Wednesday, February 8, 2012

NSF International Develops Test Methods To Certify Water Filter Bottles

NSF International, an independent global organization that writes public health standards and certifies products for food, water and consumer goods, now tests and certifies the filters used in portable water filter bottles against NSF American national standards for drinking water treatment products.

NSF International developed the American national standards for water filtration products more than 40 years ago. One of these standards, NSF/ANSI Standard 42: Drinking Water Treatment Units – Aesthetic Effects, is used to verify a drinking water filter effectively removes contaminants that cause undesirable odor and taste, such as chlorine. NSF scientists used the standard to develop an innovative testing method for water bottles with built-in filters.

NSF International tested four leading companies’ filters to NSF/ANSI 42. They include Brita, CamelBak, Cool Gear, and Move Collective (Bobble filtered water bottle). Collectively, these brands are the first to have their water filter bottles certified to NSF/ANSI 42, which verifies that the products can effectively remove contaminants that cause undesirable odor and taste, including chlorine.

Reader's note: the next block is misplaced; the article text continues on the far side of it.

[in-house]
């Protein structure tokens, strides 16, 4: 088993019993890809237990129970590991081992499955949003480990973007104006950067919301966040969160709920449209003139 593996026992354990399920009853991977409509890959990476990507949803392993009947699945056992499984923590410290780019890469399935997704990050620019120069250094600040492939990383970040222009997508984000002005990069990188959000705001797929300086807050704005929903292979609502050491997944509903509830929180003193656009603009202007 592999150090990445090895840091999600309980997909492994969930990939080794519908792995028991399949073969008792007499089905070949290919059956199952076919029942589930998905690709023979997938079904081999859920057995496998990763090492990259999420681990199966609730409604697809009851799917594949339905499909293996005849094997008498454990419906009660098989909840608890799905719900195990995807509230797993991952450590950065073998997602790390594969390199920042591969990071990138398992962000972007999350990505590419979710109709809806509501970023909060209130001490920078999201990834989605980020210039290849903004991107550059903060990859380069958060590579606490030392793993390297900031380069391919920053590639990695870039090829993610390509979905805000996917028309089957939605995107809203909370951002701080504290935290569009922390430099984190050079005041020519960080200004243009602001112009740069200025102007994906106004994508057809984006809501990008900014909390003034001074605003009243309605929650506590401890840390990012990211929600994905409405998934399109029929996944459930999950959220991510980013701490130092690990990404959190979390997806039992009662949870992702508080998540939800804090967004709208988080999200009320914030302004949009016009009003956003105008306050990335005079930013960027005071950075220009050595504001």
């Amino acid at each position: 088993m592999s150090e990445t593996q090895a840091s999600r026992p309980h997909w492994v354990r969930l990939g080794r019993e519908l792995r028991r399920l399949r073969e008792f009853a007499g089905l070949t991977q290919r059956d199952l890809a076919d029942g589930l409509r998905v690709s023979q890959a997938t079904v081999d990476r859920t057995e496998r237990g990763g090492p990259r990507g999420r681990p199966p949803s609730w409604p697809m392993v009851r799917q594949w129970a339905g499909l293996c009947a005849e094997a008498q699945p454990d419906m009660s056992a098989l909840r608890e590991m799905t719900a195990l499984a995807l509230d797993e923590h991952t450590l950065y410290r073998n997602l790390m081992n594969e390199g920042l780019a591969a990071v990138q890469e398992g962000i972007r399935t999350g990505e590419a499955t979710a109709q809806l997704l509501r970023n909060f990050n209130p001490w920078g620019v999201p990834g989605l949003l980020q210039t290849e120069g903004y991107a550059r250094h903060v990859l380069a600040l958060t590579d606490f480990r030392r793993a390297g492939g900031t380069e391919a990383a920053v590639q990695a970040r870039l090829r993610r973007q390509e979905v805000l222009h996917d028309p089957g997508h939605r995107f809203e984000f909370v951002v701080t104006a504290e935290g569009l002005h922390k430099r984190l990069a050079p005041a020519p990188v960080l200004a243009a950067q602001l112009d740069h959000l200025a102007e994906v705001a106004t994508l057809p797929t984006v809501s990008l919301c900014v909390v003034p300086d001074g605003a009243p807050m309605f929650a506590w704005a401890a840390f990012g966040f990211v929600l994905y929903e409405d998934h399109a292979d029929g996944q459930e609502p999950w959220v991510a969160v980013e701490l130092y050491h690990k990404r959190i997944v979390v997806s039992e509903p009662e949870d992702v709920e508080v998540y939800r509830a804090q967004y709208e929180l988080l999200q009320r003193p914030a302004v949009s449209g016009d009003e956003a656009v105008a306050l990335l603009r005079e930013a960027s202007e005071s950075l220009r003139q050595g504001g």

“The NSF seal on the CamelBak Groove package lets customers know this product has been independently tested and surpasses a prominent national standard for effectively filtering chlorine and improving taste,” said Jon Austen, Director of Product Management for CamelBak. “With CamelBak Groove, great-tasting filtered water is always within reach.”

“These water bottles filters were subjected to rigorous testing and evaluation before earning certification to NSF/ANSI 42 and consumers can be assured that they can trust the claims they see on the packaging of an NSF-certified water bottle filter,” said Rick Andrew, General Manager of NSF’s Drinking Water Treatment Units Program. “NSF develops new test methods based on our American national standards to support innovative technologies in the residential water treatment industry.”

No comments:

Post a Comment